Long Deep Breathing
LDB is a technique that uses the full capacity of the lungs by using the three chambers of the lungs: abdomen (bottom), chest (middle), collarbone (top). The inhale begins with a belly breath, then the chest breath is added, and it ends with a collarbone breath. The combination of abdominal, chest and collarbone breathing is in one fluid motion. Long Deep Breathing (LDB) is one of the most important tools in Kundalini Yoga technology.
This is why:
- Long deep breathing affects the parasympathetic nervous system causing it to relax and calm
- Increases the flow of prana (life energy)
- Reduces and prevents the build-up of toxins in the lungs by encouraging the clearing of the small air sacs (alveoli)
- Stimulates the brain chemicals (endorphins, the happiness hormones) that help fight depression.
- Takes the brain to a new level of alertness.
- The spinal cord pumps fluid to the brain, creating more energy
- Stimulates the pituitary gland to secrete, which strengthens intuition
- Filling the lungs to capacity revitalizes and readjusts the magnetic field
- Cleanses the blood
- Regulates the body’s pH balance, which affects its ability to handle stressful situations
- Provides energy and increases vitality
- Helps to clear blockages in the meridian energy flow
- Activates and purifies the nerve channels
- Helps accelerate emotional and physical healing
- Helps to break unconscious habitual patterns such as insecurities and fears
- Helps fight addictions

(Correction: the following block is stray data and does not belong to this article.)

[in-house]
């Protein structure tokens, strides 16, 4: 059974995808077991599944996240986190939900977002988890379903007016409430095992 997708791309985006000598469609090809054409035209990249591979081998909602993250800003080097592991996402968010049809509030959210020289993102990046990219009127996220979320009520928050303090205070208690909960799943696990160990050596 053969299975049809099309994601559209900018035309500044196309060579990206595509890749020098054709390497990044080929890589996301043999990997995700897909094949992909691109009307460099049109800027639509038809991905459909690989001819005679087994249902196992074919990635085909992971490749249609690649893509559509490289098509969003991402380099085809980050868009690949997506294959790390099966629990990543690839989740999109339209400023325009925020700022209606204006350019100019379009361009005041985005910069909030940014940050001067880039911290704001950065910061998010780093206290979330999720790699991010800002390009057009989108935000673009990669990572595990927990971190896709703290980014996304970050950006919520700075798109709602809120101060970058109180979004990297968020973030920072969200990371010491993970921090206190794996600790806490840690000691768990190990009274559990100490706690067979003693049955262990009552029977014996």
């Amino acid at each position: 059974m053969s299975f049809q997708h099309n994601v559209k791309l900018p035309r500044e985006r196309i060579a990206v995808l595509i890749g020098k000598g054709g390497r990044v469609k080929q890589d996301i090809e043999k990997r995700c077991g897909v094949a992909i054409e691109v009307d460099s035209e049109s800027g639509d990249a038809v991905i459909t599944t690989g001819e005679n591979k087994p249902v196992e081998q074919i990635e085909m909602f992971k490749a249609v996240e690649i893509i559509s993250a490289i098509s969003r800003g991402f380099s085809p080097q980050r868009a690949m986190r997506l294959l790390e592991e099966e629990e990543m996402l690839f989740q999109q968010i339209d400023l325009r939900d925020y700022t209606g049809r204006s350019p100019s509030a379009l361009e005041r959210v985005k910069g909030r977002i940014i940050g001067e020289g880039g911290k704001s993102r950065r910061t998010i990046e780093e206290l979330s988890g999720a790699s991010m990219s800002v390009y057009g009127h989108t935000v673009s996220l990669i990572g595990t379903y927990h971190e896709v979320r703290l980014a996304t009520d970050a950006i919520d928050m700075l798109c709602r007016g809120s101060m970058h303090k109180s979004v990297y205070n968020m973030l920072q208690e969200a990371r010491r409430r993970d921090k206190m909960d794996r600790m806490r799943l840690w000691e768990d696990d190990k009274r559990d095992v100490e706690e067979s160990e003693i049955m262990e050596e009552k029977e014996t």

- Recanalizes previous mental conditioning of pain to reduce or eliminate pain
- Provides the ability to control negativity and emotions, and supports clarity, coolness and patience
Let the breath relax to a normal rate and depth. Bring your attention to the navel area. Take a slow deep breath by letting the abdomen relax and expand. As you exhale, gently pull the navel in and up toward the spine. Keep the chest relaxed. Concentrate completely on the breath with the lower abdomen. Place one hand on the navel point and one on the center of the chest. On the inhale, raise the hand on the navel to the ceiling. On the exhale, slowly lower it. Keep an eye on your chest with your hand to stay still and relaxed. Soon you will notice all the muscles involved in this movement.
The diaphragm muscle separates the thoracic and thoracic cavities from the abdominal cavity and intestines. The diaphragm is a muscle layer that normally has a dome shape. As you relax the diaphragm and stretch the abdomen, the dome flattens, creating additional space for the lungs to expand above it. When you exhale, the dome is remade and the air from the lower lungs is pushed up and out. This pushing allows a portion of the lower lungs to be used efficiently.
Sit up straight and keep the diaphragm still. Do not stretch the abdomen. Inhale slowly using the chest muscles. The chest expands using the intercostal muscles between the ribs. Do this slowly and focus on the sense of expansion. Exhale completely, but do not use the abdomen. Compare the depth and volume of this breath with the isolated abdominal breath. If you place your hands on the upper and lower parts of the ribs, you can feel how the lower ribs move more than the upper ones. They are the floating ribs and are not as fixed as the upper ones on the sternum. So much of the contribution of the ribs and intercostal muscles comes from an expansion to the sides of the lower ribs.
Sit upright. Pull in the navel and keep the abdomen taut. Lift the chest without inhaling. Now inhale slowly by stretching the shoulders and collarbone. Exhale while keeping the chest up.
Putting the Parts Together: Each part of the breath expansion is different. When all three are combined, you have a full long deep breath. Start the inhale with a belly breath. Then add the chest breath and finish with a collarbone breath. All three are done in one smooth motion. Begin the exhalation by relaxing the collarbone and then slowly emptying the chest. Finally, pull in the abdomen to squeeze out the remaining air.